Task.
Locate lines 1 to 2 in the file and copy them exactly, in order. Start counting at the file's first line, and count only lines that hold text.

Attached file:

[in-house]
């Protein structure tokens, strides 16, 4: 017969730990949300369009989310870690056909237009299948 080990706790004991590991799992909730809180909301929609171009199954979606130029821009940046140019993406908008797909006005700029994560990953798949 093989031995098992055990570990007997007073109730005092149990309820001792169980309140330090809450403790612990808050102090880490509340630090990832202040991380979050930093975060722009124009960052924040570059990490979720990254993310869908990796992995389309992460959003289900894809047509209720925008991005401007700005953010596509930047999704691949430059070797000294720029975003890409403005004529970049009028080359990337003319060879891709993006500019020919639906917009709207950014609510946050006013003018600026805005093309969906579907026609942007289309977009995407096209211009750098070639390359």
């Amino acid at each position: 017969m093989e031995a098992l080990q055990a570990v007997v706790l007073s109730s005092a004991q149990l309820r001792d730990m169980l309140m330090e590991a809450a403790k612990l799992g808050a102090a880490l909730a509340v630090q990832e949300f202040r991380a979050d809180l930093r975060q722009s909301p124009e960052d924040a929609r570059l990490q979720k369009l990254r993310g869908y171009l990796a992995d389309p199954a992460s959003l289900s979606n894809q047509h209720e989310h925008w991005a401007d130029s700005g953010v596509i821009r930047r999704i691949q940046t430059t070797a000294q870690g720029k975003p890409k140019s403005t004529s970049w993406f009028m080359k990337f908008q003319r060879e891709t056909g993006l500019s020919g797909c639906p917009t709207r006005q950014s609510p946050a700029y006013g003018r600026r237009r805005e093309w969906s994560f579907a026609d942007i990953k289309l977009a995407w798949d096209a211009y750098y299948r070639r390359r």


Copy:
[in-house]
């Protein structure tokens, strides 16, 4: 017969730990949300369009989310870690056909237009299948 080990706790004991590991799992909730809180909301929609171009199954979606130029821009940046140019993406908008797909006005700029994560990953798949 093989031995098992055990570990007997007073109730005092149990309820001792169980309140330090809450403790612990808050102090880490509340630090990832202040991380979050930093975060722009124009960052924040570059990490979720990254993310869908990796992995389309992460959003289900894809047509209720925008991005401007700005953010596509930047999704691949430059070797000294720029975003890409403005004529970049009028080359990337003319060879891709993006500019020919639906917009709207950014609510946050006013003018600026805005093309969906579907026609942007289309977009995407096209211009750098070639390359």